Regardless of the lingering winter breeze, the blossoms never fail to bloom every year for two weeks. The blossoms are absolutely breathtaking, particularly with its branches stretching toward the tidal basin. I've made my way to Washington DC twice- despite the crowds and a treacherous bus ride- just to see the blossoms and my good friend, Jon, of course.
Monday, July 11, 2011
Upon watching The Divine Sister, I anticipated this to be a story of a transvestite who became a nun. I did get one thing right- the nun was a man, but he was definitely not a transvestite. Overall, very "kitschy" but entertaining. Definitely check it out during the 20at20 deal (http://www.20at20.com/).
Thursday, February 24, 2011
I had to take advantage of 20at20 week, in which participating Off-Broadway shows were only $20! Not your typical play but Robbins, the guide for the evening, draws you into a dark, haunted experience of surprises, screaming, and laughter. Through storytelling and stage illusions, you test your nerves and face your fears of the returning dead.
Despite Usher's reputation as a womanizer, he is truly a talented, captivating performer! He definitely works his sex appeal via stripping down to his bare six-pack and thrusting, I mean dancing skills. As much as I cringed during these moments, I was amazed by his capability to draw so many women, of all ages, to scream, dance, and reminisce back to their 8th grade slow dance.
Highlights: remix of all his greatest hits, special guest: Justin Bieber and of course, the amazing choreography.
Wednesday, February 23, 2011
Located on West 17th, between 6th and 7th avenue, the Rubin Museum exhibits the largest Western collection of Himalayan art. Absolutely beautiful and moving!
FYI, they also have great programs such as "K2 Fridays" where the cafe is transformed into a lounge from 6-10pm! Free admission as well!
Sunday, February 6, 2011
A trip to the Vilcek Foundation was initiated by my students, who first learned about the Toshiko Nishikawa's exhibition via facebook. I was ecstatic to learn about their desire to immerse themselves into the Japanese culture through their own means, particularly in the arts. The Vilcek Foundation was founded by two immigrant lovers, a biomedical scientist and art historian, who wanted to create opportunities for immigrants like themselves. The Foundation achieves its mission through hosting immigrant artists and performers at their gallery space in NYC, such as Toshiko Nishikawa.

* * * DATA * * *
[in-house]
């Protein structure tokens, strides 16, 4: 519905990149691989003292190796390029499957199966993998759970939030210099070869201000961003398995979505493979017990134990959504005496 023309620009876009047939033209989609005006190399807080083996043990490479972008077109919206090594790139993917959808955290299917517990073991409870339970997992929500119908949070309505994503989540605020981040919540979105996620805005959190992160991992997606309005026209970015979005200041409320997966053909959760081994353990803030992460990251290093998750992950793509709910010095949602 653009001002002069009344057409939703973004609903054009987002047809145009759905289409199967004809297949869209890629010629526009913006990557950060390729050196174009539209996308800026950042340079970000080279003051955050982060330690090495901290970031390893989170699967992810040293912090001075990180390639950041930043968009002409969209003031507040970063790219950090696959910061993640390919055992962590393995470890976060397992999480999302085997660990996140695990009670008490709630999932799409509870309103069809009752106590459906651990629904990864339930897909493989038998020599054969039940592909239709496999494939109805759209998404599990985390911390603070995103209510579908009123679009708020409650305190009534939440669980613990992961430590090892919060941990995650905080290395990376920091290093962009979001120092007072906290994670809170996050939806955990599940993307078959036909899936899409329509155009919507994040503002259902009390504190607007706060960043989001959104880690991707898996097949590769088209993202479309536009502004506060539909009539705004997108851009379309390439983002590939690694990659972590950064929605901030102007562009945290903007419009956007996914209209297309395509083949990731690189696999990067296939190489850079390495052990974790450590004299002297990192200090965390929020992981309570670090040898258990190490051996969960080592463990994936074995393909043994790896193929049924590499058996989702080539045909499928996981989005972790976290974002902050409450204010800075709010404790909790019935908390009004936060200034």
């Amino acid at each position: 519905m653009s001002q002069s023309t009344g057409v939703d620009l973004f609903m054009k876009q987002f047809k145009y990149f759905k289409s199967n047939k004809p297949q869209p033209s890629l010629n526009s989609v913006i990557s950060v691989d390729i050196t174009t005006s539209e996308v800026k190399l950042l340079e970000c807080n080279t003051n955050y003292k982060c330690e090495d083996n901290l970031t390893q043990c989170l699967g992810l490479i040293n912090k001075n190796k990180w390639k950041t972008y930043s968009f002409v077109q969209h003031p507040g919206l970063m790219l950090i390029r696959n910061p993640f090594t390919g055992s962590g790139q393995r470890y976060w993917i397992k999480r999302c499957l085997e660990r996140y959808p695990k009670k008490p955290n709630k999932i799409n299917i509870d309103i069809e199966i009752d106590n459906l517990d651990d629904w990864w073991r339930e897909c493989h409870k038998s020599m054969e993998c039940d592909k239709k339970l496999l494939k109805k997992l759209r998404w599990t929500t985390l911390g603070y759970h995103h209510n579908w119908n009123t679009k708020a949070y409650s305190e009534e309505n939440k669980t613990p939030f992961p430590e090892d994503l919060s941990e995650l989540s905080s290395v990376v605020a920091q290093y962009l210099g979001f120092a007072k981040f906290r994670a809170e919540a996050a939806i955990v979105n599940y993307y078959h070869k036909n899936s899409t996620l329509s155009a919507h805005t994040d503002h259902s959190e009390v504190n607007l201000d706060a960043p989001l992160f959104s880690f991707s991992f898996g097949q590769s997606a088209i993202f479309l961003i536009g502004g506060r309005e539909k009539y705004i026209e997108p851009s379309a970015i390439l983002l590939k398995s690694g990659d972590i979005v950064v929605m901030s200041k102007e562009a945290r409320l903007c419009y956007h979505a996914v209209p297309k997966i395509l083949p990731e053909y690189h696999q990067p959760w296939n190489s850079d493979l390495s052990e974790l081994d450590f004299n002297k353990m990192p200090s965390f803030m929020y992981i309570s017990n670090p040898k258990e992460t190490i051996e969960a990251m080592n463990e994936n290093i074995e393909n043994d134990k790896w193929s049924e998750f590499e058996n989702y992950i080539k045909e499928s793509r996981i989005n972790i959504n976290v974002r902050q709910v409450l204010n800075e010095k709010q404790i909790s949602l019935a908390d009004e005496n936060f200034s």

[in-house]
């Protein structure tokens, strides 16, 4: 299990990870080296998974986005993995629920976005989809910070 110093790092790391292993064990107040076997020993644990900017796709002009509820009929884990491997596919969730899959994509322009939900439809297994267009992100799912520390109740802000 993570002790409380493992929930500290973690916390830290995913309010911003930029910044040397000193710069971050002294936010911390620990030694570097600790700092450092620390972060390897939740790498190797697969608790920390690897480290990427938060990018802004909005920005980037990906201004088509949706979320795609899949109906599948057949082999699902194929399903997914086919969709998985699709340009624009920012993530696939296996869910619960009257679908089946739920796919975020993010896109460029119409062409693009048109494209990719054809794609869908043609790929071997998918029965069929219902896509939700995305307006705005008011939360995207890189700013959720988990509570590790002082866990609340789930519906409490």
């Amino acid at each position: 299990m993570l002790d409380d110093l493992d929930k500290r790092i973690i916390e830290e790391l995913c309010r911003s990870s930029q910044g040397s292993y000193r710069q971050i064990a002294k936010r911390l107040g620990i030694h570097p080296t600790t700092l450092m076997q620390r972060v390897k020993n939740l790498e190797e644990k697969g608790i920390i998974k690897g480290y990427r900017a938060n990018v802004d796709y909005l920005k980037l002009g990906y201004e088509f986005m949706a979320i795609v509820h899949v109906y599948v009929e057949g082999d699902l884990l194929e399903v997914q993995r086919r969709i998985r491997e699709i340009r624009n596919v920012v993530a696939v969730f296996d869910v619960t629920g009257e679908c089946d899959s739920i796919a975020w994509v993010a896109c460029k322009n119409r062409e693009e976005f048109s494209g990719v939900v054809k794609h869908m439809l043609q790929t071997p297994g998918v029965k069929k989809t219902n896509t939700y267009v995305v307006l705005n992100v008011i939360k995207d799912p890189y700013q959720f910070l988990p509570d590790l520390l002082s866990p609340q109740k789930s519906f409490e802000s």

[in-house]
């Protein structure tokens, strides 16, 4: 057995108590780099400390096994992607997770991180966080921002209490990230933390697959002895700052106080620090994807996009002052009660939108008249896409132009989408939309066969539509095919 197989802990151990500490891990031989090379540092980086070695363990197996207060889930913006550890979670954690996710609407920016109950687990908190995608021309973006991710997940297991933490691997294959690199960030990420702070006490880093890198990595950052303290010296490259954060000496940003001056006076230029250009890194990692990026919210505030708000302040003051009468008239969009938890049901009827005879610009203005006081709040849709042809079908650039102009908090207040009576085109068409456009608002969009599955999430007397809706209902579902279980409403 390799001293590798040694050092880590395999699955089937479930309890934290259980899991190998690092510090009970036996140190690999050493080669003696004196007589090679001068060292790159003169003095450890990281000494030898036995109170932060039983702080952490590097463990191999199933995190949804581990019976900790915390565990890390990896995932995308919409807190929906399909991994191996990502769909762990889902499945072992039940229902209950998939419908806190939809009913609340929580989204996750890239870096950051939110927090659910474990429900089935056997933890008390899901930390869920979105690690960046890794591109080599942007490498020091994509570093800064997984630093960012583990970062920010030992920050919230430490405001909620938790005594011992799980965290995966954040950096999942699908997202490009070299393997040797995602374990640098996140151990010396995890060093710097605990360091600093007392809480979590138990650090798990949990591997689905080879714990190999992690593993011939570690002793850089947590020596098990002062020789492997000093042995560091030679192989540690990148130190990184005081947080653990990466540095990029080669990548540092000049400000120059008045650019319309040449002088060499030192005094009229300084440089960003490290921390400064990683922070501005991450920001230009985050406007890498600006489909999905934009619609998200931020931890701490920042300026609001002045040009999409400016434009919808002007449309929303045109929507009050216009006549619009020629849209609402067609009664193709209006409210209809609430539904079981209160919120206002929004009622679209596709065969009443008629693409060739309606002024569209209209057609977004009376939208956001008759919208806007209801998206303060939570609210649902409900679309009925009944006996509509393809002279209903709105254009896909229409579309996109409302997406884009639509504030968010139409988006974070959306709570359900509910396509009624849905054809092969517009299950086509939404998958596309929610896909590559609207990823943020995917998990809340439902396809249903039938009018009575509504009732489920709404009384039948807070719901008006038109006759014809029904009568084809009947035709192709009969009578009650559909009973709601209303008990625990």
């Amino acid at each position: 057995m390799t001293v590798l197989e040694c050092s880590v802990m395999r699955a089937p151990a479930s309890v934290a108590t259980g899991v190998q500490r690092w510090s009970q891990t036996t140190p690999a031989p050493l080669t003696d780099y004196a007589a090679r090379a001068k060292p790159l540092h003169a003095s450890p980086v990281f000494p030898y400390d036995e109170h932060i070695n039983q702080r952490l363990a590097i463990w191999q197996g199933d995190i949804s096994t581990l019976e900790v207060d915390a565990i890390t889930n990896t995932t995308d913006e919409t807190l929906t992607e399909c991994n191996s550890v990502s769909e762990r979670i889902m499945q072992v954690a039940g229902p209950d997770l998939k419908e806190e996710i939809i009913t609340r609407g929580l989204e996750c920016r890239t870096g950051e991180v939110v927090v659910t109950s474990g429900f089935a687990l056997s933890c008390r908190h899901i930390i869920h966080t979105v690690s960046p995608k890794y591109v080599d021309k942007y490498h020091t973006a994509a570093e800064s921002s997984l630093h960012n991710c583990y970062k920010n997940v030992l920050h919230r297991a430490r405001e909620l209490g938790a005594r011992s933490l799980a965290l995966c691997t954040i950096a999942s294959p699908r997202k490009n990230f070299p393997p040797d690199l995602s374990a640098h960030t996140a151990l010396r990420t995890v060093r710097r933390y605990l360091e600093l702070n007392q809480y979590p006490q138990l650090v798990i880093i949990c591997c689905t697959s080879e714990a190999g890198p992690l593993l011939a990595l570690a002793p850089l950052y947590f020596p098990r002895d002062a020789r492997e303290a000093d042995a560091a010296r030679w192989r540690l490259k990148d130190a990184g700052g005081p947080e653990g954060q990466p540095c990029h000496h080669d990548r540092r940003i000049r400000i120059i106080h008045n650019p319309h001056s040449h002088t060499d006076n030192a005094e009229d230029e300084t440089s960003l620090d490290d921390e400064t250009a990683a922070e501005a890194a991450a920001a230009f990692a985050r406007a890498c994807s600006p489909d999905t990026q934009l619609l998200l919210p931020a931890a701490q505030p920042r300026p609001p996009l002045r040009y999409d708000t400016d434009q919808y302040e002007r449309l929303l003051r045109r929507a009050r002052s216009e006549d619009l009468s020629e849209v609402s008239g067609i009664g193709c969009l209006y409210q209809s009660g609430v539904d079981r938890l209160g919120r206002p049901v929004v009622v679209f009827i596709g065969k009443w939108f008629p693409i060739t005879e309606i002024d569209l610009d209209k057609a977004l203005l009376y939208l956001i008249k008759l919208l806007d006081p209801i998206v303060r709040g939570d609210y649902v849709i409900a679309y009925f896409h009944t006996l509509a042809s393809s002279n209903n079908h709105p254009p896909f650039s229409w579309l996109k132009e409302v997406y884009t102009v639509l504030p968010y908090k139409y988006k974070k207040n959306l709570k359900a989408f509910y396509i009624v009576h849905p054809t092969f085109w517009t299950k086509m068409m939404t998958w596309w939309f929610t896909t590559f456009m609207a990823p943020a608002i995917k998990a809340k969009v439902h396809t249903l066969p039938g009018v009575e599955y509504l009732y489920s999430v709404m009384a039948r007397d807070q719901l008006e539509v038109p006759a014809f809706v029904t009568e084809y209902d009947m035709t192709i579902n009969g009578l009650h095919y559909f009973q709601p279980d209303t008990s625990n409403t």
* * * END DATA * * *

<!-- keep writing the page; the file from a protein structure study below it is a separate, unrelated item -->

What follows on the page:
Senbazuru, a interactive installation by Toshiko Nishikawa, offered viewers to see oneself in 1,000 different ways (senbazuru is Japanese for "1,000 origami cranes" and refers to a prayer for others' health and happiness). Each of the 1,000 orbs, which are also hand-painted by the artist, is connected to those around it, and by peering into the concave mirror contained within each orb, visitors not only see themselves, but become linked to those standing nearby. As a viewer, the idea of interconnectedness on a global level truly unveils as I see my students, who are from the South Bronx, place themselves in the perspective of those surrounding them, as well as the artist.
Friday, January 21, 2011
Learning to Love You More, Miranda July & Harell Fletcher
Miranda July has always caught my eye in some way or another and it was no surprise when I gravitated toward this piece, Learning to Love You More, at SFMOMA.
70. Say goodbye.
69. Climb to the top of a tree and take a picture of the view.
68. Feel the news.
67. Repair something.
66. Make a field guide to your yard.
65. Perform the phone call someone else wished they could have.
64. Teach us an exercise.
63. Make an encouraging banner.
62. Make an educational public plaque.
61. Describe your ideal government.
60. Write a press release about an everyday event.
59. Interview someone who has experienced war.
58. Record the sound that is keeping you awake.
57. Lipsync to shy neighbor's Garth Brooks cover.
56. Make a portrait of your friend's desires.
55. Photograph a significant outfit.
54. Draw the news.
53. Give advice to yourself in the past.
52. Write the phone call you wish you could have.
51. Describe what to do with your body when you die.
50. Take a flash photo under your bed.